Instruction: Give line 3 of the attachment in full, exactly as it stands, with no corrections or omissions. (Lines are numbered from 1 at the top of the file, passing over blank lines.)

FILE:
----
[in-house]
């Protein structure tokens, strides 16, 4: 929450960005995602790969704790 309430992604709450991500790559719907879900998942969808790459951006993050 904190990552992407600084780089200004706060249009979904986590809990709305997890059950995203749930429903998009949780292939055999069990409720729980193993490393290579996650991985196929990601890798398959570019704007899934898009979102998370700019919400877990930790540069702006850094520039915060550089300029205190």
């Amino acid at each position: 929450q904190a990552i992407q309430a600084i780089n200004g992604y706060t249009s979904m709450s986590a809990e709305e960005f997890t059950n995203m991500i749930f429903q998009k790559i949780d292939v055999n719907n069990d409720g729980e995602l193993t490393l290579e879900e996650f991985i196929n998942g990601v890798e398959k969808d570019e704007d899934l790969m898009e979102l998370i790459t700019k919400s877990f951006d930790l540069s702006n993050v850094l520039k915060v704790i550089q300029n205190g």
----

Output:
């Amino acid at each position: 929450q904190a990552i992407q309430a600084i780089n200004g992604y706060t249009s979904m709450s986590a809990e709305e960005f997890t059950n995203m991500i749930f429903q998009k790559i949780d292939v055999n719907n069990d409720g729980e995602l193993t490393l290579e879900e996650f991985i196929n998942g990601v890798e398959k969808d570019e704007d899934l790969m898009e979102l998370i790459t700019k919400s877990f951006d930790l540069s702006n993050v850094l520039k915060v704790i550089q300029n205190g």